Monday, November 18, 2013

“Conditional Action” is Unpatentable Abstract Idea

The court granted defendant's motion to dismiss plaintiff's infringement action because plaintiff's method patent for triggering machine events claimed unpatentable subject matter. "The patent describes . . . a method for superimposing prespecified locational, environmental, and contextual controls on user interactions . . . . [T]he Court agrees with the Defendant that the abstract idea at the heart of the claim is the very concept of a conditional action. . . . A conditional action is a basic tool on which a multitude of disciplines rely upon for innovation. As the Defendant points out, '[the concept] informs disciplines ranging from medicine ("Treat a patient with medicine X when he presents with symptom Y.") . . . , economics ("Increase price when customer demand is greater than supply.")[,] to law ("My performance of the contract is excused if you materially breach it.").' The fundamental role that the concept of conditional actions play in numerous disciplines is sufficient to warrant it protection as an abstract idea, because its patenting would 'impede innovation[,] more than it would tend to promote it.' Furthermore, a conditional action is more abstract then other ideas that Federal Circuit and the Supreme Court have previously held to be unpatentable. . . . The Patentee attempts to limit claim 1 of the patent by confining it to a computer environment in which there must be present at least one stationary computer and one mobile computer along with the presence of two human users. . . . [W]hile, the Patentee has divided the world of computers into two halves, stationary and mobile, and required a computer from each half, this limitation does little more than require two general-purpose computers, an act that does nothing to transform a nonpatentable abstract idea into a patentable invention."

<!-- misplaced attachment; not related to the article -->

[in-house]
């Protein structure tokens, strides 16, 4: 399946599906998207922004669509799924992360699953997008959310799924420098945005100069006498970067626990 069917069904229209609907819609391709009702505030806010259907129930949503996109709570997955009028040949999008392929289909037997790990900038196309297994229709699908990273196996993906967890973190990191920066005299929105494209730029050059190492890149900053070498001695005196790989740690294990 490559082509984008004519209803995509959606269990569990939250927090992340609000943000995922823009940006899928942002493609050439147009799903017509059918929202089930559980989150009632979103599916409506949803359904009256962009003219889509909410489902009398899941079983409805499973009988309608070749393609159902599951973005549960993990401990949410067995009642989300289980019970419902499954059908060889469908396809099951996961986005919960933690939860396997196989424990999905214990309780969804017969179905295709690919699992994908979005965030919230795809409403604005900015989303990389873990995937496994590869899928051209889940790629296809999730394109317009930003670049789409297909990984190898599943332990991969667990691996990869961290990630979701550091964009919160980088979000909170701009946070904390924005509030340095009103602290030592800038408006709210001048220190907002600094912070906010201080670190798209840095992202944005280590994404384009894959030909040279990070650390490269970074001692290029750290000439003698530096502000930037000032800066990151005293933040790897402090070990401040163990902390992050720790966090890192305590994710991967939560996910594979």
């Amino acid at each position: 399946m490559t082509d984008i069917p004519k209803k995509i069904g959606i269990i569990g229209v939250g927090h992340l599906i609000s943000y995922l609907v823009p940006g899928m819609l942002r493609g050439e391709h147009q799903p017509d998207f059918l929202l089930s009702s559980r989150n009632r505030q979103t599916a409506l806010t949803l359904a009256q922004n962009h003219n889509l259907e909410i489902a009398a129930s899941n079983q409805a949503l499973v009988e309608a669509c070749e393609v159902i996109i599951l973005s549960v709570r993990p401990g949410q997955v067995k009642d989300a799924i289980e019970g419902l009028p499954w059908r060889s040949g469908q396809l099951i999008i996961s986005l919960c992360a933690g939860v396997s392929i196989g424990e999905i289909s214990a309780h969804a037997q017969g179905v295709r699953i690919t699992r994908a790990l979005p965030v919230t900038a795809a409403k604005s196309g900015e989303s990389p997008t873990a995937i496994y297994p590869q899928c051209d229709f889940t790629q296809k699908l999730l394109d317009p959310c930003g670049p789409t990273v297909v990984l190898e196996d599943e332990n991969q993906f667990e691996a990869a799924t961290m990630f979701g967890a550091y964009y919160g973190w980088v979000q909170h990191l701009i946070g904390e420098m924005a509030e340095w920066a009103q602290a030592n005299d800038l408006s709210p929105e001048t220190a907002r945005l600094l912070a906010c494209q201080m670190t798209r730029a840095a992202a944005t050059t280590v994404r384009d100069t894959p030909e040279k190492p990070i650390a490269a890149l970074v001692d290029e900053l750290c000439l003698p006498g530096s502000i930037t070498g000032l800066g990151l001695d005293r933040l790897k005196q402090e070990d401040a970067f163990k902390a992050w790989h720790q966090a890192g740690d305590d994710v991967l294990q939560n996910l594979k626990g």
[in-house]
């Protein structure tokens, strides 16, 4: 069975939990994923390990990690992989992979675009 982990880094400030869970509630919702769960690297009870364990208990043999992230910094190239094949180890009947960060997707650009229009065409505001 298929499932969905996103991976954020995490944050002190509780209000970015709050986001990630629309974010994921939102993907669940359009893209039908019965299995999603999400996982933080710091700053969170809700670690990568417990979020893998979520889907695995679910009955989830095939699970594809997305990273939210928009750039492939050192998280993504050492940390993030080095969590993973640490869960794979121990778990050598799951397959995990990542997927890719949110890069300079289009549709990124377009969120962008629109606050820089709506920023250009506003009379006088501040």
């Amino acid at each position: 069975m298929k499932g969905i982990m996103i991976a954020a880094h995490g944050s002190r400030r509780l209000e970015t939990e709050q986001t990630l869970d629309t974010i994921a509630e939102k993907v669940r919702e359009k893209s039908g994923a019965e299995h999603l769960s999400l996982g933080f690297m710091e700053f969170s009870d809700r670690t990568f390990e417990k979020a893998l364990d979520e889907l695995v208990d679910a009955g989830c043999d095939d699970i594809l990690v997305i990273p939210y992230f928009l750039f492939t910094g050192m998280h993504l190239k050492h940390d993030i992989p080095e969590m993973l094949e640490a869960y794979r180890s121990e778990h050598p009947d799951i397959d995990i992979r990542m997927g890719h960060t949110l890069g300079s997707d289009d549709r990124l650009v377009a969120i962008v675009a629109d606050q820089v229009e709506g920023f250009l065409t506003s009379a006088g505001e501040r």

UbiComm LLC v. Zappos IP Inc., 1-13-cv-01029 (DED November 13, 2013, Order) (Andrews, J.)

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